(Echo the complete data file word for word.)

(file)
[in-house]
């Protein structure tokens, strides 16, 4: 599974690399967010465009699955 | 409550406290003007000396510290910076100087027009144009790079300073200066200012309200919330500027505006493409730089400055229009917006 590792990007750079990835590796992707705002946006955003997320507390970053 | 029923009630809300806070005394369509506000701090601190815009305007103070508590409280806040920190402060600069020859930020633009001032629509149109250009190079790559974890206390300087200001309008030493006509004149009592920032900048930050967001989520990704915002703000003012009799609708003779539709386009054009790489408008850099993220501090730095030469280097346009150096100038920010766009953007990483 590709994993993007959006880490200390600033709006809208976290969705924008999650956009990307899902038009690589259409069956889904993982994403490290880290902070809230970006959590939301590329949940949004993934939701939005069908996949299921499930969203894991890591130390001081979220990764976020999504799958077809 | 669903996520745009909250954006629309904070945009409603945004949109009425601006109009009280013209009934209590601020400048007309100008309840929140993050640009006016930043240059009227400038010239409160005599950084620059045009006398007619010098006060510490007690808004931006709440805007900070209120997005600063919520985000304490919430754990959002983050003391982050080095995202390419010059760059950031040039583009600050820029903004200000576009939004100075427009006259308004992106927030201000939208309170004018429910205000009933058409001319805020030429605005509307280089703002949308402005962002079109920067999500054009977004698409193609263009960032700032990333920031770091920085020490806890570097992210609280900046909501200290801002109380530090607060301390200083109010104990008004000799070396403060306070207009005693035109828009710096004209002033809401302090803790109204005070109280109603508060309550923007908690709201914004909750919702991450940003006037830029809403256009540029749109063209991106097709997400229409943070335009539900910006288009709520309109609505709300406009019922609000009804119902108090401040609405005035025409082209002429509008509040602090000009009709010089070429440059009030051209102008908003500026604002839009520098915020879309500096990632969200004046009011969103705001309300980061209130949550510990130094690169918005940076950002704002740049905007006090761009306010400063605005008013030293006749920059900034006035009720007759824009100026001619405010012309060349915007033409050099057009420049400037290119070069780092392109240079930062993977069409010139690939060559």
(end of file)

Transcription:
[in-house]
């Protein structure tokens, strides 16, 4: 599974690399967010465009699955 | 409550406290003007000396510290910076100087027009144009790079300073200066200012309200919330500027505006493409730089400055229009917006 590792990007750079990835590796992707705002946006955003997320507390970053 | 029923009630809300806070005394369509506000701090601190815009305007103070508590409280806040920190402060600069020859930020633009001032629509149109250009190079790559974890206390300087200001309008030493006509004149009592920032900048930050967001989520990704915002703000003012009799609708003779539709386009054009790489408008850099993220501090730095030469280097346009150096100038920010766009953007990483 590709994993993007959006880490200390600033709006809208976290969705924008999650956009990307899902038009690589259409069956889904993982994403490290880290902070809230970006959590939301590329949940949004993934939701939005069908996949299921499930969203894991890591130390001081979220990764976020999504799958077809 | 669903996520745009909250954006629309904070945009409603945004949109009425601006109009009280013209009934209590601020400048007309100008309840929140993050640009006016930043240059009227400038010239409160005599950084620059045009006398007619010098006060510490007690808004931006709440805007900070209120997005600063919520985000304490919430754990959002983050003391982050080095995202390419010059760059950031040039583009600050820029903004200000576009939004100075427009006259308004992106927030201000939208309170004018429910205000009933058409001319805020030429605005509307280089703002949308402005962002079109920067999500054009977004698409193609263009960032700032990333920031770091920085020490806890570097992210609280900046909501200290801002109380530090607060301390200083109010104990008004000799070396403060306070207009005693035109828009710096004209002033809401302090803790109204005070109280109603508060309550923007908690709201914004909750919702991450940003006037830029809403256009540029749109063209991106097709997400229409943070335009539900910006288009709520309109609505709300406009019922609000009804119902108090401040609405005035025409082209002429509008509040602090000009009709010089070429440059009030051209102008908003500026604002839009520098915020879309500096990632969200004046009011969103705001309300980061209130949550510990130094690169918005940076950002704002740049905007006090761009306010400063605005008013030293006749920059900034006035009720007759824009100026001619405010012309060349915007033409050099057009420049400037290119070069780092392109240079930062993977069409010139690939060559």